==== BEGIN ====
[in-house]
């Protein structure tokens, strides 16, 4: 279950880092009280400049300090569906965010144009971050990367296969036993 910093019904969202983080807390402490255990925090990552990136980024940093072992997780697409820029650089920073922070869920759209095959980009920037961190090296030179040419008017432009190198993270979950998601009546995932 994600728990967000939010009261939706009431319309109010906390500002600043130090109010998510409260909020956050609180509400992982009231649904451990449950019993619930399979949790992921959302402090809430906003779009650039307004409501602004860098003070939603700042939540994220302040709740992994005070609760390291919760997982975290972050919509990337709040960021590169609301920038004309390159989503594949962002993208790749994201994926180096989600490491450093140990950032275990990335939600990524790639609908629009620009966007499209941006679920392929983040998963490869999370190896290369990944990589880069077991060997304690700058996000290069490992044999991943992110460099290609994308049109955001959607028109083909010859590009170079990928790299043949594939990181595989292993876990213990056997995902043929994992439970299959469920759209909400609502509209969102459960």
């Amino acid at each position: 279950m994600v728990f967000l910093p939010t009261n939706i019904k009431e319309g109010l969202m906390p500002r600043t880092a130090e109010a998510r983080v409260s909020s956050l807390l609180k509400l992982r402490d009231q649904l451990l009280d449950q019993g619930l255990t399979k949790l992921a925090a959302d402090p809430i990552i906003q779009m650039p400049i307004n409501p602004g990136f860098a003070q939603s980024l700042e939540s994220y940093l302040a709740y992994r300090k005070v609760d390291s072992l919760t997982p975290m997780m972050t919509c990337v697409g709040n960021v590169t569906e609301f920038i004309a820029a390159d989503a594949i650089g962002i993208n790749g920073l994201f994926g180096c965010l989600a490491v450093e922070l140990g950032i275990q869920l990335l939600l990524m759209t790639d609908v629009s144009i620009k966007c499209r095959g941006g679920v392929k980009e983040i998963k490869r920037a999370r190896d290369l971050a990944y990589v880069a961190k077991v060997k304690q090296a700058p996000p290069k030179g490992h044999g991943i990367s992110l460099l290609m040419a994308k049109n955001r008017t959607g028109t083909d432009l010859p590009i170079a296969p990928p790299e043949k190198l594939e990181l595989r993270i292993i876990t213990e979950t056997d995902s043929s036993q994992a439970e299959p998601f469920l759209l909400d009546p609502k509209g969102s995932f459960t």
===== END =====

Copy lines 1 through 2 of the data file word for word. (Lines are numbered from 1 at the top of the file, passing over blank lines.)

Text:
[in-house]
């Protein structure tokens, strides 16, 4: 279950880092009280400049300090569906965010144009971050990367296969036993 910093019904969202983080807390402490255990925090990552990136980024940093072992997780697409820029650089920073922070869920759209095959980009920037961190090296030179040419008017432009190198993270979950998601009546995932 994600728990967000939010009261939706009431319309109010906390500002600043130090109010998510409260909020956050609180509400992982009231649904451990449950019993619930399979949790992921959302402090809430906003779009650039307004409501602004860098003070939603700042939540994220302040709740992994005070609760390291919760997982975290972050919509990337709040960021590169609301920038004309390159989503594949962002993208790749994201994926180096989600490491450093140990950032275990990335939600990524790639609908629009620009966007499209941006679920392929983040998963490869999370190896290369990944990589880069077991060997304690700058996000290069490992044999991943992110460099290609994308049109955001959607028109083909010859590009170079990928790299043949594939990181595989292993876990213990056997995902043929994992439970299959469920759209909400609502509209969102459960």